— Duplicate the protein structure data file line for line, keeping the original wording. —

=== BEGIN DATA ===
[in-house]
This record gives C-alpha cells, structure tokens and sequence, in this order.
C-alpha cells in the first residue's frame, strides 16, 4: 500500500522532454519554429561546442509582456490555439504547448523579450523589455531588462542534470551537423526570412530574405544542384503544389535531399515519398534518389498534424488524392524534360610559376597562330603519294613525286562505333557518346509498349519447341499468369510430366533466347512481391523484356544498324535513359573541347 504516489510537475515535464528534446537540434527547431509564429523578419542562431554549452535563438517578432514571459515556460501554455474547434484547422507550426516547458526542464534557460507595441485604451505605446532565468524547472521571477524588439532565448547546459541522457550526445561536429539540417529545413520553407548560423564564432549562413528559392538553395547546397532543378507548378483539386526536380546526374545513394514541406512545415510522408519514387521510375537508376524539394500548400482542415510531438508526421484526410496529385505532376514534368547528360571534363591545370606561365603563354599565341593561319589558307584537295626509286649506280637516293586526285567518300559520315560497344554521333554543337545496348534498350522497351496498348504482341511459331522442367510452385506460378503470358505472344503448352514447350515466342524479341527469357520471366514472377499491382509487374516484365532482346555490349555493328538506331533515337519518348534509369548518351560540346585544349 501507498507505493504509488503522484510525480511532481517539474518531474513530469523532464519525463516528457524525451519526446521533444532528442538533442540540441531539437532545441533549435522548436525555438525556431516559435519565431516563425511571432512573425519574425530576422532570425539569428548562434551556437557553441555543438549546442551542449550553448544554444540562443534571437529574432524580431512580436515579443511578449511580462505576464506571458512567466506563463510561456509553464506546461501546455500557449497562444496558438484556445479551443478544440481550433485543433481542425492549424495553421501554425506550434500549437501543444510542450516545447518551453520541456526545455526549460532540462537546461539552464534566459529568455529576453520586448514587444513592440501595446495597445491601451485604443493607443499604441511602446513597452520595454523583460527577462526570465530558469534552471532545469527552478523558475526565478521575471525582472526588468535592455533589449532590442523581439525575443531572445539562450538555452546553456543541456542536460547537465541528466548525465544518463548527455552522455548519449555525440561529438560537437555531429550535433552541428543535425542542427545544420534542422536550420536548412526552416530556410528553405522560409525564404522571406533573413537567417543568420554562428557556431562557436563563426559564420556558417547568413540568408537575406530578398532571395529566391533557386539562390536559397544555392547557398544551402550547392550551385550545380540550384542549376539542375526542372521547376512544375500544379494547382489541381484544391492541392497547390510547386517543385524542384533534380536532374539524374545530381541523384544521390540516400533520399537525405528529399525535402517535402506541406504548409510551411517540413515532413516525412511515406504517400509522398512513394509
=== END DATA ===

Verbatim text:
[in-house]
This record gives C-alpha cells, structure tokens and sequence, in this order.
C-alpha cells in the first residue's frame, strides 16, 4: 500500500522532454519554429561546442509582456490555439504547448523579450523589455531588462542534470551537423526570412530574405544542384503544389535531399515519398534518389498534424488524392524534360610559376597562330603519294613525286562505333557518346509498349519447341499468369510430366533466347512481391523484356544498324535513359573541347 504516489510537475515535464528534446537540434527547431509564429523578419542562431554549452535563438517578432514571459515556460501554455474547434484547422507550426516547458526542464534557460507595441485604451505605446532565468524547472521571477524588439532565448547546459541522457550526445561536429539540417529545413520553407548560423564564432549562413528559392538553395547546397532543378507548378483539386526536380546526374545513394514541406512545415510522408519514387521510375537508376524539394500548400482542415510531438508526421484526410496529385505532376514534368547528360571534363591545370606561365603563354599565341593561319589558307584537295626509286649506280637516293586526285567518300559520315560497344554521333554543337545496348534498350522497351496498348504482341511459331522442367510452385506460378503470358505472344503448352514447350515466342524479341527469357520471366514472377499491382509487374516484365532482346555490349555493328538506331533515337519518348534509369548518351560540346585544349 501507498507505493504509488503522484510525480511532481517539474518531474513530469523532464519525463516528457524525451519526446521533444532528442538533442540540441531539437532545441533549435522548436525555438525556431516559435519565431516563425511571432512573425519574425530576422532570425539569428548562434551556437557553441555543438549546442551542449550553448544554444540562443534571437529574432524580431512580436515579443511578449511580462505576464506571458512567466506563463510561456509553464506546461501546455500557449497562444496558438484556445479551443478544440481550433485543433481542425492549424495553421501554425506550434500549437501543444510542450516545447518551453520541456526545455526549460532540462537546461539552464534566459529568455529576453520586448514587444513592440501595446495597445491601451485604443493607443499604441511602446513597452520595454523583460527577462526570465530558469534552471532545469527552478523558475526565478521575471525582472526588468535592455533589449532590442523581439525575443531572445539562450538555452546553456543541456542536460547537465541528466548525465544518463548527455552522455548519449555525440561529438560537437555531429550535433552541428543535425542542427545544420534542422536550420536548412526552416530556410528553405522560409525564404522571406533573413537567417543568420554562428557556431562557436563563426559564420556558417547568413540568408537575406530578398532571395529566391533557386539562390536559397544555392547557398544551402550547392550551385550545380540550384542549376539542375526542372521547376512544375500544379494547382489541381484544391492541392497547390510547386517543385524542384533534380536532374539524374545530381541523384544521390540516400533520399537525405528529399525535402517535402506541406504548409510551411517540413515532413516525412511515406504517400509522398512513394509